Thousands of clay tiles, many inscribed with historical messages, make up Wanaka’s Millennium Walkway; however, one key message is missing: “The path is in jeopardy. Our community millennium project, your family history and tiles paid for by your families and businesses will be lost.”
Wanaka-resident Elizabeth (Liz) Hall shared that message with the Wanaka Sun on Monday while she was headquartered at New World Wanaka to gather signatures on a community petition to preserve the 650m, 2000-tile Millennium Walkway, which she said is currently is at risk of being removed from the town’s lakefront walkway after 18 years of display. Other concerned Upper Clutha residents, including Graham Taylor and Frances Copland, who originated the petition idea, joined her efforts at the grocery store.
Construction on Queenstown Lakes District Council’s (QLDC) stage two of its proposed lakefront development plan is projected to start next month and will determine the future or fate of the existing millennium tiles as part of the widening of the lakefront walkway between the new Mt Aspiring Road car park to Dungarvon Street.
It is reportedly proposed that, to preserve the community significance of the Millennium Walkway, the printed tiles could be individually recorded and uplifted into a 4m-wide shared path.
Conversely, it is also reported that the plan could reposition similar historical tiles around the foot of low garden walls near the log cabin, thereby deleting some or all of the community millennium tiles.
“My understanding from listening to others who have had more direct contact with council is that there may be not enough space for all the existing tiles. Therefore, some tiles would be left out, some may be altered and more added to record history since 2000. This alarms me. We need clarification and assurance from council that all the tiles will be retained,” said concerned Luggate resident Jenny Moss who wants to see the Millennium Walkway preserved in its original location.
“Our council may greatly alter what locals in the past have created. It’s part of our history. Any future recorded history should be a separate project.”
When asked for comment, a QLDC spokesperson said, “No decision has been made by QLDC and the Wanaka Community Board (WCB) regarding the future of the Millennium Walkway and its tiles. Both QLDC and WCB are attending a workshop on Monday, February 4, to further define the future of the Millennium Walkway. The WCB has indicated strong support for the inclusion of a Millennium Walkway in stage two of the Wanaka Lakefront Development Plan, and details of the preferred option will follow this workshop.”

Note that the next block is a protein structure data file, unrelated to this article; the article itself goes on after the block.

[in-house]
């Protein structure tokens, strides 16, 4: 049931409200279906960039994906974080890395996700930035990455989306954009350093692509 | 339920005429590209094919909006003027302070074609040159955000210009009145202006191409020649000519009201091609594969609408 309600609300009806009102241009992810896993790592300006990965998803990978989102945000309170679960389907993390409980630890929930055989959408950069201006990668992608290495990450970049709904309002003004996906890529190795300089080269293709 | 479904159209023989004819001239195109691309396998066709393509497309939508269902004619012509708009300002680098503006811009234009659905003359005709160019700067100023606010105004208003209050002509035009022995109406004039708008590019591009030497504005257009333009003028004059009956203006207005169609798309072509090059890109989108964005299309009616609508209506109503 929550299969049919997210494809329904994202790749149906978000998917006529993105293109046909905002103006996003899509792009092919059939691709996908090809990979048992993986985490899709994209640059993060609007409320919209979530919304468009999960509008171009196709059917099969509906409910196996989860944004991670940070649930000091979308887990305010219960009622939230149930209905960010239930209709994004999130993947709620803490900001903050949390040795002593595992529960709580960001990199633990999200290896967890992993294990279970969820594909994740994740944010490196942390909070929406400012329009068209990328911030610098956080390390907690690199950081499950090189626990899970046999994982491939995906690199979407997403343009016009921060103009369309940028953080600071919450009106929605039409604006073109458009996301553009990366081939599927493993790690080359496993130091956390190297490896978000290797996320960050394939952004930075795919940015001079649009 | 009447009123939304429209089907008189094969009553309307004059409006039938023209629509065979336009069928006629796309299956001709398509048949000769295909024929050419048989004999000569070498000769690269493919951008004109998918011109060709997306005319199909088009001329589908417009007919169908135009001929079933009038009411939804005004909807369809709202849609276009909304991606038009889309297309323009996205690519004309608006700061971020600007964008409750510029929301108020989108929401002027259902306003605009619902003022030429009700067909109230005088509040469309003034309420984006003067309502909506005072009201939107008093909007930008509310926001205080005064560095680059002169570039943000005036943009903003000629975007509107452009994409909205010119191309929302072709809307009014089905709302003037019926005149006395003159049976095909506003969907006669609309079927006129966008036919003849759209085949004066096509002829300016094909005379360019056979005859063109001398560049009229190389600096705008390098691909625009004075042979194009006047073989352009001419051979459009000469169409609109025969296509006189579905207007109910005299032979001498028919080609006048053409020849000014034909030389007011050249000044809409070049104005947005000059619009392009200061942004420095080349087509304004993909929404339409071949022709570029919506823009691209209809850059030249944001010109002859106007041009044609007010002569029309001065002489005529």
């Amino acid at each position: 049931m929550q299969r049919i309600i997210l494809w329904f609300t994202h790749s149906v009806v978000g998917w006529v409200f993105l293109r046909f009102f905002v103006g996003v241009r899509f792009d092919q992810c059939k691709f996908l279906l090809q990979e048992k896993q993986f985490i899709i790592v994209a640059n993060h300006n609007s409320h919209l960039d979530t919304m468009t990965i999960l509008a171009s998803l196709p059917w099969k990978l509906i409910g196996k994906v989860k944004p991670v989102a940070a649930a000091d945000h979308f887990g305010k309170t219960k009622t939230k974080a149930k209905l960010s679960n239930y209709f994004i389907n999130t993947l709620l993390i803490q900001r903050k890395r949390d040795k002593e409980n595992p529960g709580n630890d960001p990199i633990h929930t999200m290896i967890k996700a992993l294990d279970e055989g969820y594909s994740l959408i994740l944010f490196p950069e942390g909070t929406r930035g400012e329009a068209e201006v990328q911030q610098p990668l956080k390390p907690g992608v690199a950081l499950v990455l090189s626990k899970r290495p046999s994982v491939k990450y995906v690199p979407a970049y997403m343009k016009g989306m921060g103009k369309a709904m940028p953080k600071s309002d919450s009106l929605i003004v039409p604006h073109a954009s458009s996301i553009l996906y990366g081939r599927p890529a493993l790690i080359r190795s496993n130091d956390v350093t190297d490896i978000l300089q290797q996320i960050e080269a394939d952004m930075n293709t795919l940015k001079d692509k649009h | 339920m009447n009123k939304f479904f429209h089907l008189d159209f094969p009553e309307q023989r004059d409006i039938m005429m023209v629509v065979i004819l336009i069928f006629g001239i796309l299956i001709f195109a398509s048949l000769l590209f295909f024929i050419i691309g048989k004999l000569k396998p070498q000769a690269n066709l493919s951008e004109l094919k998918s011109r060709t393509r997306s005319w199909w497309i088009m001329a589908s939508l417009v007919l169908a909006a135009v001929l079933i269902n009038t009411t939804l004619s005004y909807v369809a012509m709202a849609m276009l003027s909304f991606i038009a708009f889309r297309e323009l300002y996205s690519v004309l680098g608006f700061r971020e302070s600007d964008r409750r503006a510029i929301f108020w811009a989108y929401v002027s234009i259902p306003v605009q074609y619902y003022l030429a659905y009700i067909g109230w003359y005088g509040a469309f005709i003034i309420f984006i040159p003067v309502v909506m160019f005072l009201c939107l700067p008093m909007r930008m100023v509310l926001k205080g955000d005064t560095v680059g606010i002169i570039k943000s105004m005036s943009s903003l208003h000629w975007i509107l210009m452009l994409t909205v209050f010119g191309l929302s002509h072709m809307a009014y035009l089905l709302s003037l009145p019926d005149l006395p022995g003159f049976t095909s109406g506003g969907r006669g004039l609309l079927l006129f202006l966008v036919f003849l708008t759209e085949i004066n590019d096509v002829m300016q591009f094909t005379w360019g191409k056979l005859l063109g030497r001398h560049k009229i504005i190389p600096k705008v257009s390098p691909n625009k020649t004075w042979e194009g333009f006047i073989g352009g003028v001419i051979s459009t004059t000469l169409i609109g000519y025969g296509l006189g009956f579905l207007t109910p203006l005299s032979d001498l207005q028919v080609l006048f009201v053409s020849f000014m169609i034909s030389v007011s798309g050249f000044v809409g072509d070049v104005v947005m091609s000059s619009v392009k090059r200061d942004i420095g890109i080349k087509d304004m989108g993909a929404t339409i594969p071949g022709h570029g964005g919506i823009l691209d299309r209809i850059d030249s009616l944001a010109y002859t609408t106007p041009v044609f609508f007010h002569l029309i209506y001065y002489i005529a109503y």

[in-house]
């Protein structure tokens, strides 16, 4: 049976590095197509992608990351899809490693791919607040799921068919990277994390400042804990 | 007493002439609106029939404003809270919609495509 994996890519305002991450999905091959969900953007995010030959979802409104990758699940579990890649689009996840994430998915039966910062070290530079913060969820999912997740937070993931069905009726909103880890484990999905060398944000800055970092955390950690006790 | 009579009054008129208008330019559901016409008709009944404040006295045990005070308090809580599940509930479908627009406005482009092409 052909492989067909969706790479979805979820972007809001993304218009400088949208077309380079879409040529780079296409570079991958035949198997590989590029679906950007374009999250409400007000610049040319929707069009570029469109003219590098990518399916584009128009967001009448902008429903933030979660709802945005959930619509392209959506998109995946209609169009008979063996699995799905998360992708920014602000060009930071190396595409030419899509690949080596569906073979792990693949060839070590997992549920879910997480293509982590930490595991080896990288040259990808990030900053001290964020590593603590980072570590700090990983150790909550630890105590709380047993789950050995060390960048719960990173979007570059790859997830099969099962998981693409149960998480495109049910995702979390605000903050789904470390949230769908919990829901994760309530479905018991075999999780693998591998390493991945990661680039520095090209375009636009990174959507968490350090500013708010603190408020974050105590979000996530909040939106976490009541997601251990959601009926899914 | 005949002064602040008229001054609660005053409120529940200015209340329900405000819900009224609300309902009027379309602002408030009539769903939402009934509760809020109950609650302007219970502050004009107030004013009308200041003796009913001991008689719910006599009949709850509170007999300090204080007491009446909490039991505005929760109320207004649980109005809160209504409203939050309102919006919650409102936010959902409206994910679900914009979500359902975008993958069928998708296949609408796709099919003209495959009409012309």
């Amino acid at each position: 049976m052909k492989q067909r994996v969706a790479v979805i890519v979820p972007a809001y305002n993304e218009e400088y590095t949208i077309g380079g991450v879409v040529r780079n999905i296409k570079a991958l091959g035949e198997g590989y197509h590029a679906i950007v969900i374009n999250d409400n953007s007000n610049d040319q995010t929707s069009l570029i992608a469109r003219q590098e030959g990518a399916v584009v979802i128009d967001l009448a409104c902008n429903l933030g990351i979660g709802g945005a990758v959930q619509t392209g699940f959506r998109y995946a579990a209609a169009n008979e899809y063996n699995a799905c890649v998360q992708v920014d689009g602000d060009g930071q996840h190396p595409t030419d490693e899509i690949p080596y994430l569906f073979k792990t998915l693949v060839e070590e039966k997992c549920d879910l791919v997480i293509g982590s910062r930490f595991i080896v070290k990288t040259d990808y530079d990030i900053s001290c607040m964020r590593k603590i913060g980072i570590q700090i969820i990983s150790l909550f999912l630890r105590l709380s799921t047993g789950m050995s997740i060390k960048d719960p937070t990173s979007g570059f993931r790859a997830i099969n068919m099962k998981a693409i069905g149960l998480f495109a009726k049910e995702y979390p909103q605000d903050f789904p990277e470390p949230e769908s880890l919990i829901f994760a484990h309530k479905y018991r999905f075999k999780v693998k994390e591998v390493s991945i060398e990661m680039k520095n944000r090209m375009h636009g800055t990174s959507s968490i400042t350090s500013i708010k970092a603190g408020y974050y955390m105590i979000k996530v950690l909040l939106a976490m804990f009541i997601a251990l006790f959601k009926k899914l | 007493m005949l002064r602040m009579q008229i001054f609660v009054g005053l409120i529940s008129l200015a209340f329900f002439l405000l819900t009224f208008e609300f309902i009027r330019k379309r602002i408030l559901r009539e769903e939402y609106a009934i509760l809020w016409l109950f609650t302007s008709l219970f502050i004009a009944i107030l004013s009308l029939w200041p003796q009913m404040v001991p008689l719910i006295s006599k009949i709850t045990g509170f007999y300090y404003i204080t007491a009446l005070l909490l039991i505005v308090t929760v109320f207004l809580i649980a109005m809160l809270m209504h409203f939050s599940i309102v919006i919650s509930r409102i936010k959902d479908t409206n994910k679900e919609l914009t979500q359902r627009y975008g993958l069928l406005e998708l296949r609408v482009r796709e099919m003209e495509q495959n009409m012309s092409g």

Hall, who was a former QLDC community programmes coordinator and instrumental in starting and completing the Millennium Walkway project in November 2001, said she has not been a part of any “meaningful discussion” on the walkway’s future since April 2016, and she implores council that she be included in the conversation. She also maintains that the millennium tiles should be retained in their original location.
“I feel that this is very disrespectful of that effort and the people responsible for the compilation and the art work,” said Hall.
Originally hired to organise the millennium projects for the town, Hall assembled a project committee, and more than 200 people and businesses paid $100 per tile to represent a year of the millennium; the most important events of the world, New Zealand and Wanaka were recorded on the tiles by hand.
The Community Trust of Otago, the Lotteries Commission and sponsors all helped fund the $39,000 project.
There are reports from some that the tiles are too brittle to withstand the heavy foot, bike, city mowers and other walkway traffic resulting in their damage throughout the years.
“Thirty volunteers wrote the information on the tiles with black glaze which has never worn off,” said Hall. “Some tiles have been replaced because they were broken mostly by the council mower. Locals and visitors use the path with great interest daily. Groups of children use it for a quiz. Dozens of people worldwide have contacted us to inquire how we did it so they can try something similar in their community.”
Taylor said, “Since the bricks were laid alongside the winding tiles, the mower damage has been greatly reduced; it is no big problem to replace damaged tiles and, for that matter, to make corrections, but you cannot rewrite history.”
Hall added, “We have been asking for a tidy-up for a couple of years but have been told to wait because of the impending lakefront revamp, and they [council] were unsure of what was going to happen on the Lakefront. The path was formed by fundraising money, but council are responsible for its upkeep.”
Hall, Taylor and Copland collected more than 300 petition signatures on Monday and their efforts are ongoing. The petition will again be available to sign at New World this Saturday and at several Wanaka-based businesses. From there, Taylor will present the collected signatures at an upcoming WCB meeting.